The West Nile virus is among the most commonly spread infections in people passed through mosquito bites. In North America, occurrences of West Nile virus (WNV) is primarily observed during summer through fall. In southern climates that experience milder temperatures, West Nile virus can be spread year-round.
The cases of WNV have been reported throughout the central United States. In Orange County alone, total 11 cases of West Nile virus were reported in 2018, which also included one death by the illness. In 2019 also, total 7 cases were reported that included one death. Thankfully, no new cases of the West Nile fever or infection have been reported this year up until now. However, with summer already here, it's better to be alert so that you and your family can remain safe. A cause of concern is that this year's mosquito count is nearly five times higher than last year's and double the county's five-year average, according to a news release from the Orange County Mosquito and Vector Control District. This increases the risk of the West Nile Virus infection in the community.
Usually, West Nile virus gets transmitted to humans and animals through infected mosquitoes. You can’t acquire it from chance interaction with an infected person or animal. Few, extremely rare cases of West Nile virus have been reported to transmit through other channels, including organ replacement, blood transfusion, mother to infant during pregnancy or breastfeeding, and virus exposure in a lab.
The majority of West Nile virus infections occur during hot weather conditions when mosquitoes are most active. The infection is passed on to the mosquitoes when they feed on infected birds. See below for the CDC’s explanation of the West Nile virus transmission cycle.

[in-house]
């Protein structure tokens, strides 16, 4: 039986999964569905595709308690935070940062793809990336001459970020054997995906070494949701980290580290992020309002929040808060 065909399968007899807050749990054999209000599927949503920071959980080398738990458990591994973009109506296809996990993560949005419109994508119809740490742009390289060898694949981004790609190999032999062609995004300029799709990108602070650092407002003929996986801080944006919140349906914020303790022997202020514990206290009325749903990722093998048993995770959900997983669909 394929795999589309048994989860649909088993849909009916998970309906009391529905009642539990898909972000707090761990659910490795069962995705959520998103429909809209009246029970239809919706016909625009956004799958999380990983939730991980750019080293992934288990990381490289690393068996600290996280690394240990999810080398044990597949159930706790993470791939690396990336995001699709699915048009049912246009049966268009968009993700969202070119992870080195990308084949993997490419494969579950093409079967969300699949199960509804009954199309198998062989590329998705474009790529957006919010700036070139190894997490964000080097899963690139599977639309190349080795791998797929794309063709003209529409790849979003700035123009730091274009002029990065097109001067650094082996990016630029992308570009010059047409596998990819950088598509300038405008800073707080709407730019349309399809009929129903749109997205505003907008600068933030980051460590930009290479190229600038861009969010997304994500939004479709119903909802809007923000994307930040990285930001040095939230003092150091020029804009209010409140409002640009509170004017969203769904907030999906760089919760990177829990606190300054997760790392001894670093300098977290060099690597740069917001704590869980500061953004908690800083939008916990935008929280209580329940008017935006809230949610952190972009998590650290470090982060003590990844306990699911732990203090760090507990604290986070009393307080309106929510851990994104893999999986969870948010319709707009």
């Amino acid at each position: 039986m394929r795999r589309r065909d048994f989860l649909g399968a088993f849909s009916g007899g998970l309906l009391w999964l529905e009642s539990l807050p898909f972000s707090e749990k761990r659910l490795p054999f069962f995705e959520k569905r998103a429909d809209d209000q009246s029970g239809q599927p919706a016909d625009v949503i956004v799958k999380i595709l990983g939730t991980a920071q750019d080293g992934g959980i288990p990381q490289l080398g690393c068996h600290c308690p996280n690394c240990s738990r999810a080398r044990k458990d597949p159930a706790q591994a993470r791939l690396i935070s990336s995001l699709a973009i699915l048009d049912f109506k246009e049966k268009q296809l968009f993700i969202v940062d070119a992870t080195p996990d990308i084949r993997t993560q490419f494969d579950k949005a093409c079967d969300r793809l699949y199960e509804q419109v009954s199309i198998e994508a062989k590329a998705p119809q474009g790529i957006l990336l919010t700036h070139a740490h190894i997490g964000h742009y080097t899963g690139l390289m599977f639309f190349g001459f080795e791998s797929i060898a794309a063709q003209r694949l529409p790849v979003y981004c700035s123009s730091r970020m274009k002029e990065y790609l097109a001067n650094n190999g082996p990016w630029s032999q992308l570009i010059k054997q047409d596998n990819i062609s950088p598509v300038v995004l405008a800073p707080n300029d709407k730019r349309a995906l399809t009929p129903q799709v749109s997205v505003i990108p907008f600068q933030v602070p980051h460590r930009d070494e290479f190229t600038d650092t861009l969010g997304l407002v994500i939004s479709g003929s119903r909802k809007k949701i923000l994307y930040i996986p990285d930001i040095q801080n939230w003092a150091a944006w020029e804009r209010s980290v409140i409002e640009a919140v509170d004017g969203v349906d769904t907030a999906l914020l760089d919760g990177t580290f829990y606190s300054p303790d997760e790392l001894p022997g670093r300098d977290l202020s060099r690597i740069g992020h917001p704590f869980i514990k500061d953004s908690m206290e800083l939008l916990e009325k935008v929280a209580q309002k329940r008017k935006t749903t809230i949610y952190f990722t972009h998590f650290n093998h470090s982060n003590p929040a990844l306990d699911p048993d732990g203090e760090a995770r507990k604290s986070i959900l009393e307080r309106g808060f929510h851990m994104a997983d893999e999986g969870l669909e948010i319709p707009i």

Image Source: Centers for Disease Control & Prevention
The incubation period – the length of time between when an infected mosquito bites you and when the first signs and symptoms of the illness would appear – for the West Nile virus ranges between 2 to 14 days. Only about 8 out of 10 people infected with WNV will not show any symptoms. The remaining 20% would show milder flu-like symptoms like fever, headache, joint pains, diarrhea, or rash.
Related Posts: Flu Shot During COVID-19: What You Need to Know
However, in rare cases (only in 1 out of 150 cases), people infected with the West Nile virus would show severe, occasionally fatal, ailment including but not limited to:
People who generally stay outdoors for long durations are at maximum risk of infection. The mosquitoes that spread West Nile virus are predominantly active at dawn and dusk, so remaining outdoors during those periods elevates the risk of infection.
People aged 50 and above are more prone to develop the West Nile disease symptoms, but it's not evident whether they are especially susceptible to infection. In fact, contrary to the infection figures in 2018, where out of the total 11 cases, 6 belonged to age group 50 and above, 4 out of the total 7 cases of the West Nile Virus infection were reported in people of age group 18-49 in 2019.
Infants and pregnant women are not at greater risk of West Nile virus infection.
Regardless of your infection, the possibility of developing a severe illness due to West Nile virus is minimal because only less than 1 percent of the infected population becomes severely ill. Moreover, most individuals who do get sick fully recover. The following puts you at possible risk of developing a severe or life-threating infection:
Health care providers will send your blood sample for lab tests if you are suspected to have a West Nile virus infection.
There is no definite treatment for WNV disease; however clinical management is supportive. Mild signs of West Nile fever typically resolve on their own. For acute infection, symptoms can include severe headaches, a stiff neck, bafflement or confusion that can be treated by seeking prompt medical attention. Usually, a severe infection requires hospitalization.
Blogs Related to Summer Health Conditions